Simple: don't invest much in it just yet.

Early adopter-hood is not always a river of milk and honey. In fact, I
suspect that more often than not, early adopter-hood is a whole lotta
cow pies and bee stings first.

If things turn positive again, there will be plenty of room for all
sorts of folk in the community. If it turns completely south, you won't
be out much.

There will be some morons, like myself, who will try to double-down
during the hard times and hope it pans out. There's all sorts of
strategies for dealing with the situation.

Frankly, what gets my goat isn't the fact that people are jumping off
the bandwagon, or even that they're announcing they're jumping off the
bandwagon. It's that they are *repeatedly* announcing they're jumping
off the bandwagon and thereby attack the bandwagon on their way to stage
left.

> And as for open-source projects being a
> marathon, perhaps that's true but running blindly forward hoping that
> one is running in the right race or in the right direction may not be
> the wisest course;

As a wise man once said, "Sometimes, ya gotta roll the hard six."

Well, OK, a wise character on a TV show.

> and don't forget Pheidippides didn't live through his
> marathon.

Yeah, yeah, yeah, those who don't learn from history are doomed to do
something-or-another... ;-)

I'm not asking anyone to run the marathon who doesn't want to -- just
don't toss caltrops into the road for those who run now and those who
choose to run in the future.

Shane Isbell

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Jul 17, 2008, 10:47:21 PM7/17/08
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I'm only negative because the situation is negative. There are no amount of caltrops I, or any other member of the community, could throw down that would compare to the damage of one hour of Google's silence or to the impediment Google has erected before us. Some may grow tired of the noise, others of the silence, to each his own.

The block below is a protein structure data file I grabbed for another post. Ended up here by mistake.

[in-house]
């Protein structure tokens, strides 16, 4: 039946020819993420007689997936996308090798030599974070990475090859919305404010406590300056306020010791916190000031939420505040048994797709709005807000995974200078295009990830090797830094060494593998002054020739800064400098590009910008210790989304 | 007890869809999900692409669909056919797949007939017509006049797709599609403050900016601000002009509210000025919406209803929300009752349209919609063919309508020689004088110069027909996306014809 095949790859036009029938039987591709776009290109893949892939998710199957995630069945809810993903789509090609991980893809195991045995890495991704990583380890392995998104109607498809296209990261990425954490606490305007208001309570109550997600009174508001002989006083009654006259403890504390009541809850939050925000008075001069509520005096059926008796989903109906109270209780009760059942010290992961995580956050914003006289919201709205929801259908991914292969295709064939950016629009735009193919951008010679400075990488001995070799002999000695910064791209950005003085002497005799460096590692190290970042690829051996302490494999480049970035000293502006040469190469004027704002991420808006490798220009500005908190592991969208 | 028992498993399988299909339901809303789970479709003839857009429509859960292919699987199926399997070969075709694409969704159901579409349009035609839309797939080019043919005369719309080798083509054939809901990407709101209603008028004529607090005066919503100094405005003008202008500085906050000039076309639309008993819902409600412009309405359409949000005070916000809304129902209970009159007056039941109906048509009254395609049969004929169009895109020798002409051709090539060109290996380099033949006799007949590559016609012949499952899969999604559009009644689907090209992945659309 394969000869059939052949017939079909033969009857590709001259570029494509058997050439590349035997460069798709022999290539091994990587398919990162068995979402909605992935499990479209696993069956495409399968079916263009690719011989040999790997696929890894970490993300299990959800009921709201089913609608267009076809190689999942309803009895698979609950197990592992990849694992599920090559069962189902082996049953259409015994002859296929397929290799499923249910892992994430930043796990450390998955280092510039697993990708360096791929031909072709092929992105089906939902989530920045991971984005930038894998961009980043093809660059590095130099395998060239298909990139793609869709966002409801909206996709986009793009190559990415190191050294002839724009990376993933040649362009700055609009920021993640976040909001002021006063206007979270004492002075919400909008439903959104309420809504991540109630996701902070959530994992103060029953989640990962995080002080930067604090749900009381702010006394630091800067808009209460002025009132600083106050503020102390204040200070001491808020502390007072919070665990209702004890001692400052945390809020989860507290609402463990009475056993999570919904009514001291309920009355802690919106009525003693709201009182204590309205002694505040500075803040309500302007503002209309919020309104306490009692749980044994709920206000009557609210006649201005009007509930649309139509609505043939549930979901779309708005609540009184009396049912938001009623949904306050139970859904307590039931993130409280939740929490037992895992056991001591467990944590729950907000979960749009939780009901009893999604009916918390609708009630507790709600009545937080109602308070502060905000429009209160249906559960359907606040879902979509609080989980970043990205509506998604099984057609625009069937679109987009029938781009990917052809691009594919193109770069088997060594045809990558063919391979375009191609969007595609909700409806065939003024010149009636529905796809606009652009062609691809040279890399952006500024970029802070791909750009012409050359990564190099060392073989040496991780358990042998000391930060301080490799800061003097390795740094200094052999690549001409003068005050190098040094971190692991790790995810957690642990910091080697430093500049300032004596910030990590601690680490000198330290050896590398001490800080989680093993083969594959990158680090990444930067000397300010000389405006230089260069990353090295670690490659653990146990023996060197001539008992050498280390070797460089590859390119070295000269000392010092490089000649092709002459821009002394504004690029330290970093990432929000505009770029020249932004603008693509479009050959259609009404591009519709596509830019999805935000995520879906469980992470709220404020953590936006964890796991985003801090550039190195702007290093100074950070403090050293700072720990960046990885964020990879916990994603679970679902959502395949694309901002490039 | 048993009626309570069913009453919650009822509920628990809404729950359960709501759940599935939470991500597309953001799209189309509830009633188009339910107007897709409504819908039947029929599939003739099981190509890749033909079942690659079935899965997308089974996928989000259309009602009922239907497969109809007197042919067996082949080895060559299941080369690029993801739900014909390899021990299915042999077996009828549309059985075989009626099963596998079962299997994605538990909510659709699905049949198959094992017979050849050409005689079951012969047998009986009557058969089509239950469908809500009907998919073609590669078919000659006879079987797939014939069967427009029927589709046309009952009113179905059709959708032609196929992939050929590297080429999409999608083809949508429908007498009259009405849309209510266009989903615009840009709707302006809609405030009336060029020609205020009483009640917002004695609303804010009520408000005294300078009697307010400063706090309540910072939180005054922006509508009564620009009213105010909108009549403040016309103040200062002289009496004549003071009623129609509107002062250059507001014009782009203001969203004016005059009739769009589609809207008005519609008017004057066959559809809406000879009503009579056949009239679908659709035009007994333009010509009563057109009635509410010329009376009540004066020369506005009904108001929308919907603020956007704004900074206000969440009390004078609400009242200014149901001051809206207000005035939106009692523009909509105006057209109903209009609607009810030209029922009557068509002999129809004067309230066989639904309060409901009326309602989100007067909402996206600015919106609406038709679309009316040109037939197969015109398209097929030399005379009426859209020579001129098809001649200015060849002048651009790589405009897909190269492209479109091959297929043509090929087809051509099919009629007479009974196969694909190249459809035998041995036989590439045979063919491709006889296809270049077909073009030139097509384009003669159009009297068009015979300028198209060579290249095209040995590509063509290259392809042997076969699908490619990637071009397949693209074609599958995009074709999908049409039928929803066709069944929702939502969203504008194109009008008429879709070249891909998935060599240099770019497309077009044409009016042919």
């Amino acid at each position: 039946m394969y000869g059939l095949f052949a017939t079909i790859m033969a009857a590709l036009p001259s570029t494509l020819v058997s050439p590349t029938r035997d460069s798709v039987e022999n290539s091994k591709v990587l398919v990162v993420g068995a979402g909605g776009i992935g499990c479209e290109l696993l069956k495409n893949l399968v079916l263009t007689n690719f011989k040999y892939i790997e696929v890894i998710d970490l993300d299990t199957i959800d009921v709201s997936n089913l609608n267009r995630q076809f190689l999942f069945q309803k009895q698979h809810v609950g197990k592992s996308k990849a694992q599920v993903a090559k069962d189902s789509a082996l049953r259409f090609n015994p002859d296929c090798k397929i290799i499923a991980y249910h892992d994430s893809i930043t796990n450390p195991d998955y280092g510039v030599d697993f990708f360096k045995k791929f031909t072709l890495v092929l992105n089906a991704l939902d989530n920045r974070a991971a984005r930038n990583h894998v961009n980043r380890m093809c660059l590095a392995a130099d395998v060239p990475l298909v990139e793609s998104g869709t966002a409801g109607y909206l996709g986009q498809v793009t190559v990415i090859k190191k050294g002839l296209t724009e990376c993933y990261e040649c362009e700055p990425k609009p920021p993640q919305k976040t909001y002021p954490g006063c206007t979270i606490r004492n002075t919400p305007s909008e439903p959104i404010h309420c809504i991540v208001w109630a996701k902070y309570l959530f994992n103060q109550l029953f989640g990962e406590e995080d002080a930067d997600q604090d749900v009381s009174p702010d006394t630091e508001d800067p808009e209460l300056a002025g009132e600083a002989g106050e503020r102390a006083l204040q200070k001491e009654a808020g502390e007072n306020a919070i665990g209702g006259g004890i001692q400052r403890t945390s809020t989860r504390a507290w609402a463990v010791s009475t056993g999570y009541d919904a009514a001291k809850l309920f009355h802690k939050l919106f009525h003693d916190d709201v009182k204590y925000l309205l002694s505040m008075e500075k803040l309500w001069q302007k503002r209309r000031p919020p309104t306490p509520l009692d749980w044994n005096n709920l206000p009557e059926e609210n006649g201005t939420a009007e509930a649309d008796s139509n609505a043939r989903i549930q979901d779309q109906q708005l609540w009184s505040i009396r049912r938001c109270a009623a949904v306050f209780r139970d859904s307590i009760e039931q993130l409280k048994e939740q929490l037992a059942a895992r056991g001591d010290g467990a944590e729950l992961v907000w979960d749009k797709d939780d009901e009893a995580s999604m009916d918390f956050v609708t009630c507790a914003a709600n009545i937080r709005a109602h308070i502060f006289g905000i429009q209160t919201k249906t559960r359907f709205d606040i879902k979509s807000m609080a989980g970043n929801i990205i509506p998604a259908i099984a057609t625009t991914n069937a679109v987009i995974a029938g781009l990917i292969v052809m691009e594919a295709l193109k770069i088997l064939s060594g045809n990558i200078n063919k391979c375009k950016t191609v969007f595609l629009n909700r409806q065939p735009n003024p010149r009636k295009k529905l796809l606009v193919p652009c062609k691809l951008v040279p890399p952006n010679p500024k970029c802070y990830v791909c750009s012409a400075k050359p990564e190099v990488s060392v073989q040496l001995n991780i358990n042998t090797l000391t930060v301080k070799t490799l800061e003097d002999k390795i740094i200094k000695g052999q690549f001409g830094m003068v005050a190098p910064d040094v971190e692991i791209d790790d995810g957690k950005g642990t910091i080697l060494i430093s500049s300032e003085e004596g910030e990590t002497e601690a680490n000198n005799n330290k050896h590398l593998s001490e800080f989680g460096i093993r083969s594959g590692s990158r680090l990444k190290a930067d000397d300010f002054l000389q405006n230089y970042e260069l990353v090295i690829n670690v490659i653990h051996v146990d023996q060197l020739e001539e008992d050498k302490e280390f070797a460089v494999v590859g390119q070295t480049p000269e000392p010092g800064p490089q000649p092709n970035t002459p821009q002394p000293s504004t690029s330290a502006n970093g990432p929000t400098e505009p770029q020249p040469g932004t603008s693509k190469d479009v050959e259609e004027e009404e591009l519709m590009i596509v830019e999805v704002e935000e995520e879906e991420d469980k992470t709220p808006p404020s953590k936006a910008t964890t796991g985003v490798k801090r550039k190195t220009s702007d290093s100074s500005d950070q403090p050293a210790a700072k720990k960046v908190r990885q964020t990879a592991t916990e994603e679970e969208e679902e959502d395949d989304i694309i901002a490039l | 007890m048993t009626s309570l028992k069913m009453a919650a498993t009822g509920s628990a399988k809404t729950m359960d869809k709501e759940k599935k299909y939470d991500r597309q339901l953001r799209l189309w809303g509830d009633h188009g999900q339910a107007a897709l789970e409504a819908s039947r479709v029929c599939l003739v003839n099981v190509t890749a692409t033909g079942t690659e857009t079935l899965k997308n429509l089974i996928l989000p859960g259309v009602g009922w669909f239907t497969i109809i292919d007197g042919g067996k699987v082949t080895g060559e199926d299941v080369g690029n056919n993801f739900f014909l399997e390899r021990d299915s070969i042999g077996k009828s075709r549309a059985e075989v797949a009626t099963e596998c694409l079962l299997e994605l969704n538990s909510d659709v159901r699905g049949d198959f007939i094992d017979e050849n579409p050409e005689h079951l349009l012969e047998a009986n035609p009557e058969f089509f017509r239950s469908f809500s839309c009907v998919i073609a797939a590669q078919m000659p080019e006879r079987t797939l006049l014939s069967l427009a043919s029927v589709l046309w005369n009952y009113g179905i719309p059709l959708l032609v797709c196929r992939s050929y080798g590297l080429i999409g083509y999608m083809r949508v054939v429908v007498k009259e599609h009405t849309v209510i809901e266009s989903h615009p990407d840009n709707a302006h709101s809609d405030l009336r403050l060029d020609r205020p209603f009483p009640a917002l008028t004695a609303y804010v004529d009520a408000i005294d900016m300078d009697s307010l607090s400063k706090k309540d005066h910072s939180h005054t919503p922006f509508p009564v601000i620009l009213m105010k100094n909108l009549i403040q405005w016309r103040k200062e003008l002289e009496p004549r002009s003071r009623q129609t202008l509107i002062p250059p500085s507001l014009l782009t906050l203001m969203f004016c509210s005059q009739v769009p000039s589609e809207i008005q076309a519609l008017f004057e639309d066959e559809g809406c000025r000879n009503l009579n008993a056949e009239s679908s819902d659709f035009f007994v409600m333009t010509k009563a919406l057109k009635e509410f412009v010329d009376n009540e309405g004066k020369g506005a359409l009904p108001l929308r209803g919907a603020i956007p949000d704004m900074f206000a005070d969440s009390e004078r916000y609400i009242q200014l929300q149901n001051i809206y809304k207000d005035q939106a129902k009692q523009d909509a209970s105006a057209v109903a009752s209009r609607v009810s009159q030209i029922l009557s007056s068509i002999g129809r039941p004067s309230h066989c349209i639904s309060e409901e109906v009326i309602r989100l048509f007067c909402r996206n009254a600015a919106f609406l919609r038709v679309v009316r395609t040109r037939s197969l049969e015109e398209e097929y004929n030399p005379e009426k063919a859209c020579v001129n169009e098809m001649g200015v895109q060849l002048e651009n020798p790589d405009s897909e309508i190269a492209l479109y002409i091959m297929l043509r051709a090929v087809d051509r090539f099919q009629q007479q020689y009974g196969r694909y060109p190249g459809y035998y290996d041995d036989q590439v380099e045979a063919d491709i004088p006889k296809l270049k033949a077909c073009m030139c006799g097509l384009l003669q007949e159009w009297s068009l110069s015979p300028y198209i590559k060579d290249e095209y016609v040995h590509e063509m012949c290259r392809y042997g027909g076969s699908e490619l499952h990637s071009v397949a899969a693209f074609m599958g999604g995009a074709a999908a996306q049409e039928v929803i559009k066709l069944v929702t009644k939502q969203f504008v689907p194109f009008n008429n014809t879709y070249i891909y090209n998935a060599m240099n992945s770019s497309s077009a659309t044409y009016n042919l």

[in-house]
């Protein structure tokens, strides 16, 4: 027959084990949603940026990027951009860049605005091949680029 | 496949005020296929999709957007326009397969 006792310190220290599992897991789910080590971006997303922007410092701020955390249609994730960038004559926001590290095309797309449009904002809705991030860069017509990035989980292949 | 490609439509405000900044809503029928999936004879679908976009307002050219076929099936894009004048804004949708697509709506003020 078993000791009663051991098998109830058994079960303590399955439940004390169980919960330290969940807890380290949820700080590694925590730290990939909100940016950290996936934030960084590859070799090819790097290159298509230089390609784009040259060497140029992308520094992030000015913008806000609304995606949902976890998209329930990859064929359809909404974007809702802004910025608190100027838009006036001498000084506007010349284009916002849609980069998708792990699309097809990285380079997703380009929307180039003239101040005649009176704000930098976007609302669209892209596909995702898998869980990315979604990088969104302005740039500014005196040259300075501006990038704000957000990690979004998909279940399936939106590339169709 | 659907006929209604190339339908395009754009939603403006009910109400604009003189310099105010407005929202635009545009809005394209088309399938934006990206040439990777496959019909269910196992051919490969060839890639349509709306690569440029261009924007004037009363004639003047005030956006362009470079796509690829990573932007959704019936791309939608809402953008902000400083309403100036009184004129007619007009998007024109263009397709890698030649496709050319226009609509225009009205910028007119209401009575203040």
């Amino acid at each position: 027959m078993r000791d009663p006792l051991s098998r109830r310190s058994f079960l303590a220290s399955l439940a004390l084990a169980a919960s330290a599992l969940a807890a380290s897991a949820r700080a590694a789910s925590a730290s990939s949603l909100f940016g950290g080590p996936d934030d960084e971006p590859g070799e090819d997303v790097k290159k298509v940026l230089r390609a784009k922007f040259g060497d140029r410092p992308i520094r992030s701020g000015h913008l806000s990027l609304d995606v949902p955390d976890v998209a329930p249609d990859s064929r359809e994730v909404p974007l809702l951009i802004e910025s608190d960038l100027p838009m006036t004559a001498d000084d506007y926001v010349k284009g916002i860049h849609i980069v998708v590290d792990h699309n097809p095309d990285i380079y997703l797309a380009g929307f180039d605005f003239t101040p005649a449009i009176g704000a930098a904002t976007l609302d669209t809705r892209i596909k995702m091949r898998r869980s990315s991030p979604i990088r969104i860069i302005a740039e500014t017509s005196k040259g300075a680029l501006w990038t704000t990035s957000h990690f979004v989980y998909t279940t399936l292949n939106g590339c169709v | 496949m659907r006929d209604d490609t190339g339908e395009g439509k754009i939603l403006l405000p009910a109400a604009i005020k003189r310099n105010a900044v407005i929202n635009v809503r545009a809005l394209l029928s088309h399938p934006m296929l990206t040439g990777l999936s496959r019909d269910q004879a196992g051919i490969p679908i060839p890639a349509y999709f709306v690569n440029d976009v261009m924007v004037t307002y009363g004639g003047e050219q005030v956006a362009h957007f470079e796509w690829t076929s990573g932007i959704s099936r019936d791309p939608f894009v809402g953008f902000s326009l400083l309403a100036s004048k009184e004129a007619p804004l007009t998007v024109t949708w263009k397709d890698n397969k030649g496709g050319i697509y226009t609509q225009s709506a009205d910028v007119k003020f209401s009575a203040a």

Shane

hitsu_g

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Jul 16, 2008, 11:07:52 PM7/16/08
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If the SDK is really final, what is the powers-that-be's reason for
withholding it from the developers that want to still contribute to
Android?
If Android is able to pull a huge "come back" and make the kind of
impression on the mobile market it looked like it well might late last
year, I think the loyal developers that have stuck with Android
despite everything will be well rewarded for having done so, but why
does Google want to make it so hard for people to make that
commitment?

hitsu_g

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Jul 18, 2008, 8:28:16 AM7/18/08
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I am curious why it is taking more than a day for my posts to appear
online now? Is this the same for everyone? It seems to make carrying
on a forum conversation rather awkward (and a very rare forum
experience for me). A few months ago I am sure posts got on in a
matter of minutes...

Mark Murphy

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Jul 18, 2008, 2:10:10 PM7/18/08
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> I am curious why it is taking more than a day for my posts to appear
> online now? Is this the same for everyone? It seems to make carrying
> on a forum conversation rather awkward (and a very rare forum
> experience for me). A few months ago I am sure posts got on in a
> matter of minutes...

What I'm seeing is the occasional trickle of messages, then a whole batch
of them in one shot, some fairly old. For example, your message came in as
a part of a group of nine new ones. I think yesterday I got a flood of
about two dozen all at one time.

I'm not signed up to get individual emails from other Google Groups, so I
have no idea if this is system-wide or what -- anybody know?

--
Mark Murphy (a Commons Guy)
http://commonsware.com

_The Busy Coder's Guide to Android Development_ -- Available Now!


Shane Isbell

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Jul 18, 2008, 3:03:14 PM7/18/08
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"Why is Google launching the Android Developer Challenge? A thriving developer community will be an important part of creating better mobile experiences that delight users around the world. "
 
Was the creation of a thriving developer community the real reason for the ADC? Does anyone feel like we are thriving? I sure don't.
 
Shane
 

efon...@gmail.com

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Jul 22, 2008, 6:42:47 PM7/22/08
to Android Discuss
A really solid next SDK can be a foundation for that thriving
developer community. The ADC was needed to to get the SDK solid.